It’s a useful practise for many reasons. I like to challenge my skills, which includes the use of the tools but also the accuracy of my eyes in judging balance, shape and design. The process is more like sculpture, cutting carefully and slowly to search for the unfamiliar shape in the wood. It reminds me what it’s like to be a beginner which is invaluable in my main work of teaching spoon carving and other craft courses.
Often these sessions produce nothing more than a useful experience and an underwhelming spoon but sometimes things come together really well as in this serving strainer I carved from some lovely rowan wood. I added the strainer holes with my friend John Mullaney while we were demonstrating at a show together.
The bowl shape was partly influenced by the wood I had but I deliberately wanted to get some double curves into the bowl and I love how it came out. That became the star of the show so I kept the handle fairly simple in shape but decided, since this was turning into a special piece, that I would add some chip carved decoration along it.
Finally, I baked the spoon in the oven to darken the wood and bring out the grain pattern. It gives the wood a sort of instant patina and highlights the chip carving.
I’m happy to say that this spoon now lives in the home of a very good friend of mine but I sort of wish I’d had a little longer to enjoy it and maybe even make a copy. It’s definitely something I’ll revisit, maybe on another sunny play day.
Here’s a terrific interview with Lisa Hammond who set up Maze Hill Pottery and makes salt glazed pottery. I bought one of her mugs 15 years ago and it became a firm favourite up until the time it was dropped by a housemate and smashed. Although it was a shame to lose it, I was very happy to have had such a lot of daily use from it over the years. Craft is meant to be used and that involves a risk but far better to break something while enjoying it that to lock it away.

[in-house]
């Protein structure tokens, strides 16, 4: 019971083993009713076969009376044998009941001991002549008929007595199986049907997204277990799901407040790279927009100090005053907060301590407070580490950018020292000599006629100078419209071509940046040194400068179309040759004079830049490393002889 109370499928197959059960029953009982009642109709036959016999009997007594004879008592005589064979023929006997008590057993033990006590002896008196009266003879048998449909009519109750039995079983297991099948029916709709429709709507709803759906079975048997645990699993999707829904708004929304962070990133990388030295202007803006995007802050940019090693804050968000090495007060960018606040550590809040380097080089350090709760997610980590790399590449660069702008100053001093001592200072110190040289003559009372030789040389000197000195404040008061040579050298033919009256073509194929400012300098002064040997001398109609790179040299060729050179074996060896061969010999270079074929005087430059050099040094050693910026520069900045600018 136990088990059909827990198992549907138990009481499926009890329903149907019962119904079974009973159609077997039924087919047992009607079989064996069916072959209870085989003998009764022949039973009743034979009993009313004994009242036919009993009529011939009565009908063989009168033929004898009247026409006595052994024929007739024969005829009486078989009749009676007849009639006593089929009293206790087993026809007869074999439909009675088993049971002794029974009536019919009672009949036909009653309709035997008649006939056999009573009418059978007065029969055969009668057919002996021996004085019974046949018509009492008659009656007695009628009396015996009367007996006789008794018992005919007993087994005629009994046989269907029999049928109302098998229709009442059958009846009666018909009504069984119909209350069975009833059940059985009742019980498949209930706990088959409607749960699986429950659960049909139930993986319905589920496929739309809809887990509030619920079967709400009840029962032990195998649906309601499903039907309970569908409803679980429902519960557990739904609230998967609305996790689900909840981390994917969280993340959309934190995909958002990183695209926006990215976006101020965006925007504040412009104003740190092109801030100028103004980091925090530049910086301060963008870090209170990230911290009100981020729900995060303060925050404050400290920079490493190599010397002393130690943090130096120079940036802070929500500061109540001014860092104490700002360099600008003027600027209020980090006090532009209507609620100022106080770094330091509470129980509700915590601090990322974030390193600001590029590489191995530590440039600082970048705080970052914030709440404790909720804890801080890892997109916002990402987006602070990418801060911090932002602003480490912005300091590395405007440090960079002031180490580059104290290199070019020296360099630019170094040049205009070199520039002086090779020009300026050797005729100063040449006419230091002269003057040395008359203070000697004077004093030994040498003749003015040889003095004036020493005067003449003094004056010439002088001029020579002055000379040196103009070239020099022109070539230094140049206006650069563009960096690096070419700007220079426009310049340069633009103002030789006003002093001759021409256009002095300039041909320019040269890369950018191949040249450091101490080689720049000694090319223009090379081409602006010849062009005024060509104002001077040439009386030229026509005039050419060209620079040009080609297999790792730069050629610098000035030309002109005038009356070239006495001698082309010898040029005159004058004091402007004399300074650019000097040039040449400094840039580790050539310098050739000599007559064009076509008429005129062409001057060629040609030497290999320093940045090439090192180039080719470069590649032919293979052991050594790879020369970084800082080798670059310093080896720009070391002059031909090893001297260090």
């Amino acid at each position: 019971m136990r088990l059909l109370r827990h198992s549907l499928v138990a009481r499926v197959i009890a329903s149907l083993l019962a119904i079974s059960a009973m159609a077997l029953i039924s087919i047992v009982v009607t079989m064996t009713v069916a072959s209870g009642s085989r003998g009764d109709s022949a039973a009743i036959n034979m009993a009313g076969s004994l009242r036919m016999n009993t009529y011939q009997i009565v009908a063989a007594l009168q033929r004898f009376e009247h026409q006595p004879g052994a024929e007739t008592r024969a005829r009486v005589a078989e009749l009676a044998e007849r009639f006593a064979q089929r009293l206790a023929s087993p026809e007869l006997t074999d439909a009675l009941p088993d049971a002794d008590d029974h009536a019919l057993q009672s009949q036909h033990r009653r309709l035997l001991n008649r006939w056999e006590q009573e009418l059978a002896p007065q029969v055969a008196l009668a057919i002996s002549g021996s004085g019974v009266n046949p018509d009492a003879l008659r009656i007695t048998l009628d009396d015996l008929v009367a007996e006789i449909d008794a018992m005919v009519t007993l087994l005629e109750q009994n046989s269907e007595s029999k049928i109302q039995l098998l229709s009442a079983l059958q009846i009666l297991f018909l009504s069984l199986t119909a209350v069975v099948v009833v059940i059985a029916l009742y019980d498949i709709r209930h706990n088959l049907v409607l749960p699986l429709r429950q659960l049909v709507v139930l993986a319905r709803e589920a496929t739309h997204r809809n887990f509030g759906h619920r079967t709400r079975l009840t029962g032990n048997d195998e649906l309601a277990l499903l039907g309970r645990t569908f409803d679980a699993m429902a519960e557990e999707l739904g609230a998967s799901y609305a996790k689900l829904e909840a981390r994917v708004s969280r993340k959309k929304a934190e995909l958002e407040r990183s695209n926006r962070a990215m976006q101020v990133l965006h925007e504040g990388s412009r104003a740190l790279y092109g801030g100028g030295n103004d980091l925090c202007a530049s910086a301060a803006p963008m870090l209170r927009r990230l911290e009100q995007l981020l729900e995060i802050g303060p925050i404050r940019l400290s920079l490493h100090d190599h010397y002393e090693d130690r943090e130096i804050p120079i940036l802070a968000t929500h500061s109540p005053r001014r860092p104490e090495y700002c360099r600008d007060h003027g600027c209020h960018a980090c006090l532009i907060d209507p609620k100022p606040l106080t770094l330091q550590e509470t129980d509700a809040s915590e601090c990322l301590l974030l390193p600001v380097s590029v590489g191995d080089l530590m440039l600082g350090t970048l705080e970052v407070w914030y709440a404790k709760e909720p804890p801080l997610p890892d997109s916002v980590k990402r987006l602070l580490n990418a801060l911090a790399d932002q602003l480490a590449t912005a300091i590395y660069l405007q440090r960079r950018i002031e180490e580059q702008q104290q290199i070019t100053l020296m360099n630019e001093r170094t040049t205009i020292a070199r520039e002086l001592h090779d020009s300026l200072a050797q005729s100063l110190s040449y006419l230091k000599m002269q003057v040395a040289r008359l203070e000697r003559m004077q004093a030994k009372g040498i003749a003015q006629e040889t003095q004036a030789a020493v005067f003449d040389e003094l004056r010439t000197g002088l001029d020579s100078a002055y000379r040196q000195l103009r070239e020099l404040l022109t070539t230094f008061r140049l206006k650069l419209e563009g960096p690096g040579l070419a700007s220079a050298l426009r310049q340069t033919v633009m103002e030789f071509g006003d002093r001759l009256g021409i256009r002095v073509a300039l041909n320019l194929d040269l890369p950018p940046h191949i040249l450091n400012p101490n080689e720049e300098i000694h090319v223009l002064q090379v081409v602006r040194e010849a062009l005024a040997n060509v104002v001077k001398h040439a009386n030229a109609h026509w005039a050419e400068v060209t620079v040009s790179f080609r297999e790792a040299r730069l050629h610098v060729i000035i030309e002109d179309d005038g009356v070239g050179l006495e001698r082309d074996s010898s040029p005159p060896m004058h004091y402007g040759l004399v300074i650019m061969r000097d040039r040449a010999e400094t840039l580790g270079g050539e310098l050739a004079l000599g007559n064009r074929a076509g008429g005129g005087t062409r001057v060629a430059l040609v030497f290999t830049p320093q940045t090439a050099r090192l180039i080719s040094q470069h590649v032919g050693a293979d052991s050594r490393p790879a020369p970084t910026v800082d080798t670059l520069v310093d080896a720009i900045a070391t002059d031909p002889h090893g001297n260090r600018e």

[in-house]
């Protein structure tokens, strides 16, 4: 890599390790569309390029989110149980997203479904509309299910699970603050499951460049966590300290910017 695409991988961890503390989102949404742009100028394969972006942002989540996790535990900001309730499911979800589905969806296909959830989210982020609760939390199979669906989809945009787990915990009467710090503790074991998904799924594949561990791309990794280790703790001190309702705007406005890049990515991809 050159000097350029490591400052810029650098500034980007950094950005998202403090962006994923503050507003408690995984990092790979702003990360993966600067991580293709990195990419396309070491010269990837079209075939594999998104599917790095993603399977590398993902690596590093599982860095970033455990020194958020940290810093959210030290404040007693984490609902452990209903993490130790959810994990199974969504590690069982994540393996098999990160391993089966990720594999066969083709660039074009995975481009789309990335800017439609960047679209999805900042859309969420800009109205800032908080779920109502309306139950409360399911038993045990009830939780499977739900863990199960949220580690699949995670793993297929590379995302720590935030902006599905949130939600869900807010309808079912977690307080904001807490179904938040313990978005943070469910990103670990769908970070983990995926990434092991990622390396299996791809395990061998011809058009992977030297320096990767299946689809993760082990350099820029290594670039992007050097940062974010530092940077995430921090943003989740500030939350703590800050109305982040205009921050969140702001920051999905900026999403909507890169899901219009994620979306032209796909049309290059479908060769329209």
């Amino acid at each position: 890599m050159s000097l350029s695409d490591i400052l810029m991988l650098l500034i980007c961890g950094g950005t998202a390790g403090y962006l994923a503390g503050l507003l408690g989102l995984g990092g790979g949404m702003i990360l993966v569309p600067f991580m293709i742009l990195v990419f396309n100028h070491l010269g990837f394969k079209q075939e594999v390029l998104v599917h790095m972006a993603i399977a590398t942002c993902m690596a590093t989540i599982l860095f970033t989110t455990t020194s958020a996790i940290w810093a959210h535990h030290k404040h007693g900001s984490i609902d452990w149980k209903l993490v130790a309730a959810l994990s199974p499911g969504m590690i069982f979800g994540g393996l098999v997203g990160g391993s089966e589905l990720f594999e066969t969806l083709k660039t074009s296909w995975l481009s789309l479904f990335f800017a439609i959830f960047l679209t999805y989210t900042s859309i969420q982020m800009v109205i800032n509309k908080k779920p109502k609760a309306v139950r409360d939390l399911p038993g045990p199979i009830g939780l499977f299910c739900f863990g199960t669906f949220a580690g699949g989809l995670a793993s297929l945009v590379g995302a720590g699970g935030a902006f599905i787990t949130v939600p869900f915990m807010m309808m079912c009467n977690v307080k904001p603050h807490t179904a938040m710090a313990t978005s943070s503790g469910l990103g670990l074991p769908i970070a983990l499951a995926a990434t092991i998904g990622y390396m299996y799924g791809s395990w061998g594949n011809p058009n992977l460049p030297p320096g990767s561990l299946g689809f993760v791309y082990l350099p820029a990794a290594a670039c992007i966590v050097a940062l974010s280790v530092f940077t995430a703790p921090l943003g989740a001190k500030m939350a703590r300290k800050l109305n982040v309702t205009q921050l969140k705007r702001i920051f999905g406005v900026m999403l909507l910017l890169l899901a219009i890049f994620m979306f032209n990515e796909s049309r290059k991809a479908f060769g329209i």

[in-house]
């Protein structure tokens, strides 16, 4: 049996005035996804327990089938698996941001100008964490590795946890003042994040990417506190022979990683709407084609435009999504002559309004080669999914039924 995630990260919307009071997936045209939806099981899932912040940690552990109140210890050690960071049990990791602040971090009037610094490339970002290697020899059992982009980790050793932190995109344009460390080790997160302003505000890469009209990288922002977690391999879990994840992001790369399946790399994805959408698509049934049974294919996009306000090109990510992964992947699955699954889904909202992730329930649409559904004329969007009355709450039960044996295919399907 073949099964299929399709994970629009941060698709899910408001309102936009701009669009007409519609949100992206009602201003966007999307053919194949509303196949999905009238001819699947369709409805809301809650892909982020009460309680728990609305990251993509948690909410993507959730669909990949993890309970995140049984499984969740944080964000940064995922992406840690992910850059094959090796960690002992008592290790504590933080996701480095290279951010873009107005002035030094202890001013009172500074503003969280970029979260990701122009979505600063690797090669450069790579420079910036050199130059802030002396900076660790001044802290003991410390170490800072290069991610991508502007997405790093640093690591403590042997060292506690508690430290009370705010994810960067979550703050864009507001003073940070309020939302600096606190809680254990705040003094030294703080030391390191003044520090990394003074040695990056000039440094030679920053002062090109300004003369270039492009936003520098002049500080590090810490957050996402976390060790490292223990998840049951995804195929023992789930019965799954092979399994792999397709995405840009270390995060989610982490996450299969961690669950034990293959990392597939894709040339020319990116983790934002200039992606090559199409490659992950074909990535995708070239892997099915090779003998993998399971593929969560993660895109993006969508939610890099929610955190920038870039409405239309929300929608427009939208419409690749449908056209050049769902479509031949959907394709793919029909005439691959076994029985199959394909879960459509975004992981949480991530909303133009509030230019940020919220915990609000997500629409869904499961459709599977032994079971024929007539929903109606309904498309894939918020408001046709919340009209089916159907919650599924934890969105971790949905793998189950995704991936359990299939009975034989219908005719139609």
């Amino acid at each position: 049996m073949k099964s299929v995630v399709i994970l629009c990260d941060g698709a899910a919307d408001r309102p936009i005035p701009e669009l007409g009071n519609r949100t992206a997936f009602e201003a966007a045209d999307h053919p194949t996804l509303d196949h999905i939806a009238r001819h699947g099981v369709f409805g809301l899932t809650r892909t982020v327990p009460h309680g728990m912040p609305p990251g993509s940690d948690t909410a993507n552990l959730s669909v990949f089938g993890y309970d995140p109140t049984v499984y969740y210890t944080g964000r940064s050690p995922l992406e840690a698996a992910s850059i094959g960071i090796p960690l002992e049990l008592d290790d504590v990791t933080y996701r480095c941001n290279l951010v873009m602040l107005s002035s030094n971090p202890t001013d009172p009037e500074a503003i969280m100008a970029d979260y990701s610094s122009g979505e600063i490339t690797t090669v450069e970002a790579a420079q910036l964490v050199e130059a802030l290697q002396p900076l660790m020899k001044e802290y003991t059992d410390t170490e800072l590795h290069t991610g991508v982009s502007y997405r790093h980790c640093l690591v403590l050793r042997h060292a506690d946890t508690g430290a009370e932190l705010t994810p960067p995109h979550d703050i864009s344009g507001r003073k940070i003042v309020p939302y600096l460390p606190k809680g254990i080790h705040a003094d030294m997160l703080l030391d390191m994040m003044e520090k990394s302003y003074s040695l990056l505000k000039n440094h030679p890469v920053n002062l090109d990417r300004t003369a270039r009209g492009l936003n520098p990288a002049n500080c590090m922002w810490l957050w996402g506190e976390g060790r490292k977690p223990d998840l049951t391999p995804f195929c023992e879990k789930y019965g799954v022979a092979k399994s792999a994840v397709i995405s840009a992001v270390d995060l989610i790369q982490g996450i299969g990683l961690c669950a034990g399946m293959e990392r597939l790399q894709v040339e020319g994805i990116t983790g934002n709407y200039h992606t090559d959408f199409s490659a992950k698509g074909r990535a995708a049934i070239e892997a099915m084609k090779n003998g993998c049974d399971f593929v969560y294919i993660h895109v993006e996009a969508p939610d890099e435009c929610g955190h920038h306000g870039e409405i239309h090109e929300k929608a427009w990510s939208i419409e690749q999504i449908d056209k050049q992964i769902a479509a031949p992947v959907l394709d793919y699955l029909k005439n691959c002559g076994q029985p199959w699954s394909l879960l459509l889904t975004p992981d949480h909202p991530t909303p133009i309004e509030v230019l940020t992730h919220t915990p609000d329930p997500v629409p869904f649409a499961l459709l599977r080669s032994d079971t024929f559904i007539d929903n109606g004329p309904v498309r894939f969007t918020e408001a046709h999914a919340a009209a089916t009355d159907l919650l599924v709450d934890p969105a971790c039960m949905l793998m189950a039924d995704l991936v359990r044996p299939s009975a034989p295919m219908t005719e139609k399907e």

What handmade items do you use everyday? Which should you get off the display shelf and start using more?
Learn to Scythe courses are currently on hold as the UK deals with the coronavirus. I’m fully supportive of the measures but at the same time can’t wait to be back out in the meadows with a group of new scythers learning to mow and the joy of scything.
If you’re like me then the first coffee of the day is a bit of a special occasion. I use it to punctuate my morning and the process of making it (cafetiere in my house) is a relaxing ritual to go through which adds to the pleasure.
Like with all rituals, the items you use are important. I store my grounds in a caddy made by a good friend, have my favourite mug and, of course, a wooden scoop. These new scoops are available now in my Etsy store:
These scoops are carved from some lovely local birch wood. I give them a generous bowl for good scoopability and a solid, tactile handle yet all still small enough to store in your coffee caddy where it’s going to develop the most amazing patina over the years.
Of course, I’m British so I also love a proper cup of tea (brew 3mins, milk in last) and these are just as well suited to your loose leaves, in fact anywhere you need a cute little scoop that you can’t resist picking up.
My latest ash splint pack basket is complete and I’m super pleased with it.
All the splints for this were pounded in the UK from sustainably managed english ash (Fraxinus excelsior). They are graded, cut to width and shaved smooth before weaving.
This basket is 18″ high to the rim and 14″ wide at the belly. I weave the back with a slight hollow so it sits comfortably against your back and add a grab handle made from steam-bent ash which is lashed into the rim. Lovely veg-tanned leather straps and solid brass buckles complete the basket.
This basket is currently available, please email me for details.